How to coach – it’s that simple!

By Sunday, April 8, 2012 0 , Permalink

Part of my job (one of the parts I love most) is to create and supervise development programs for employees who want to move to the next level. Sometimes you spot a potential leader inside the group of participants, and the guy (or girl) just sky rockets by himself.

Other times, you must create the awareness of potential in someone who doesn’t even know he’s capable of more.

I realized how simple this is and thought it could be shared.

How to coach – in simple steps:

First, the context. There has to be some sort of learning experience going on. A Fast Track program, a promotion the person wants and may be getting; a yearly feedback process; an assessment center; or a longer (3-5 day) “deep” training. You can be the boss of the person, a peer or the HR consultant. It can be a talk in your smoking break or a formal discussion in an office.

In my case, this was the final interview for a development program. The participants had been in it for a few months, they had been going through some difficult experiences (covering for their bosses, leading projects) outside their comfort zones. Many of them had never done these things before, and they didn’t know if they were doing them right.

Coaching question:
What’s your “before and after”?¬†What have you learned? How did you change?

This will prompt the awareness of the learning experience. The person will realize (hopefully! :) ) that the ownership of the experience is within them; and that the outcome will be positive, no matter what. What they may realize is that it’s not about the destination, it’s about the journey. In my case, all participants described deep, extraordinary changes, the sort of changes that companies dream about developing in their people. Daring to do more; learning more about subordinates before making requests; asking for their team’s opinion instead of directing…and so on.

Second, there needs to be a “safe” environment. If you’re the boss of the person, show that what she will answer will be not held against her. In my case, I clearly positioned this final interview not as a selection stage, but more like a wrap-up discussion for the whole program. People knew they were not to give the “politically correct” answers, and there was no way to do that. And in some cases, they acknowledged the mistakes they did – which is always a sign of courage and awareness, and a strong signal of trust.

If there isn’t a setting based on trust, learning will not truly happen.

Coaching question:

What was your approach? What did you do differently? What was the result?

Third, there needs to be a common understanding that the process is not over. Sometimes people will acknowledge mistakes or learnings, but they will not know where to go from there and they will expect guidance. In this case, they were expecting some kind of verdict – “You did well”, “You will be promoted”. But by putting the verdict with the manager/HR person, the closure of the learning process is incomplete. What you want, as a coach, is for the person himself to realize what still needs to happen for him to learn further.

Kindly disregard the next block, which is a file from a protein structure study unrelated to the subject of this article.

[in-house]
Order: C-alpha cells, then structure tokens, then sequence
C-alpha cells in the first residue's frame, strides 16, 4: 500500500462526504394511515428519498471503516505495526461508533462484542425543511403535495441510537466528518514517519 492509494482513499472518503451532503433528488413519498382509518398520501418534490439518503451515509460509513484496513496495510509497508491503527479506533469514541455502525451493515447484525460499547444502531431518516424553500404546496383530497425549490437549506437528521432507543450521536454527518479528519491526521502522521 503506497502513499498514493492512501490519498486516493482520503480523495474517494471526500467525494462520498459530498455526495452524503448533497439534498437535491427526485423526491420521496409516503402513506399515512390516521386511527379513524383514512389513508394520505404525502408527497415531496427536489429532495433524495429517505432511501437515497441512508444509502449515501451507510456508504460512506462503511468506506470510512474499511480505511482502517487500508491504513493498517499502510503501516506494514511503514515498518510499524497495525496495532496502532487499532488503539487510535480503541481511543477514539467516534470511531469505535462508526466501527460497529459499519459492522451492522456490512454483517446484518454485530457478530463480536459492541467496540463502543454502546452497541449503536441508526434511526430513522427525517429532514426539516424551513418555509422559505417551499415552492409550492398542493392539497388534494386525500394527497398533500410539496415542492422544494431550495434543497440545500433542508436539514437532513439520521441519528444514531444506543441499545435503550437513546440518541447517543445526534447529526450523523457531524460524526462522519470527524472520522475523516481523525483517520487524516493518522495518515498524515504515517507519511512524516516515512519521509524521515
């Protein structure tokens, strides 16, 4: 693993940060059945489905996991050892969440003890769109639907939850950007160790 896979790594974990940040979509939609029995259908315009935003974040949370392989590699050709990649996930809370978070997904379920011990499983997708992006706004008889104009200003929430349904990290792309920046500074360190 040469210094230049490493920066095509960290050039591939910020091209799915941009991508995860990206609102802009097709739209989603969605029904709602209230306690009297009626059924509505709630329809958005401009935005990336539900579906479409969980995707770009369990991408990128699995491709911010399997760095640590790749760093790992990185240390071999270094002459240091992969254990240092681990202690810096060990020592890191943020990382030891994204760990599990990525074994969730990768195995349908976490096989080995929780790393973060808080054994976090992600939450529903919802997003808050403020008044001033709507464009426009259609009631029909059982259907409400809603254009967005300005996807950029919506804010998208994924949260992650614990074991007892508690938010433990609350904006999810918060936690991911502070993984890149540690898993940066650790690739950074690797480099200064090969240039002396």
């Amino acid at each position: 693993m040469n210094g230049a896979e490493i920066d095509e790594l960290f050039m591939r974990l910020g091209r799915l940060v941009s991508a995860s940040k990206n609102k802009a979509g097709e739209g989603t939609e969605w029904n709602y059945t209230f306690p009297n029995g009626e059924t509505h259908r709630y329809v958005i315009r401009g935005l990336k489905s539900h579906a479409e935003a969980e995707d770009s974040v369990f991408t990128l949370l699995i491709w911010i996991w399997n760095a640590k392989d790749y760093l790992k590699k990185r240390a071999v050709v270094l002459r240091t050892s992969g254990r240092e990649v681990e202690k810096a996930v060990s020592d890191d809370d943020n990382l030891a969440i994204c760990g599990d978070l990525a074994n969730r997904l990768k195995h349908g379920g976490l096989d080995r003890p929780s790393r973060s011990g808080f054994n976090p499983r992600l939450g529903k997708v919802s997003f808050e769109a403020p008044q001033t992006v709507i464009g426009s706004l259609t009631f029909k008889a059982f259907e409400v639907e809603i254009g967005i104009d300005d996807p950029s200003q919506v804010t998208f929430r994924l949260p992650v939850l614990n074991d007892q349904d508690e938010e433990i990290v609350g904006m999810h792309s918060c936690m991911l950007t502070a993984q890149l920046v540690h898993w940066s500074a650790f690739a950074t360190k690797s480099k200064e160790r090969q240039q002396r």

Coaching question:

Where do you see yourself on the path? What areas still need development?

So what I did was to place the ownership back in their hands. This is risky because at times you will have a person who will say “But I am ready now. I am 100% perfect. Why can’t anyone see that?” and get frustrated. That’s when you as manager/peer/HR need to step in and hold a mirror in front of them: “How do you evaluate yourself on competency A/B/C? Do you believe you also master X, Y, Z?” and give examples “For instance, I understood last Tuesday you got mad and yelled at someone in your team during a meeting. It looks like you still need some time to run a constructive meeting. What do you think?”

In my case, people were extraordinarily honest – that’s the beauty of a long term learning process. You don’t need to hold the mirror in front of them – the experiences do the job themselves. They realize they can do more, when they actually step up and see that it’s not that difficult. Or when they bump their head and go “Ah, I was supposed to do this differently. How should I approach it?”

Finally, they need to also own the actual process further. That’s why the final coaching question is:

Where do you need help on the remaining development areas? How will you ensure that help will come?

Many people still believe it’s their manager’s job to ensure that they grow. They will say “But I put this in my development plan and nothing happened.” “Why didn’t you do something about it?” “But it’s not my job to do that!”

Really? Whose development is it, anyway?

Finally, try to make this coaching process natural. You do that by ensuring people have a positive experience out of the discussion, and that they receive encouragement along the way.

Sometimes you will coach a hi-po, who will climb Everest after your discussion; other times you will try to squeeze the juice out of someone who’s just not “ripe” enough.

In such cases, try to go through the above questions yourself. Coaches are learners too, you know.

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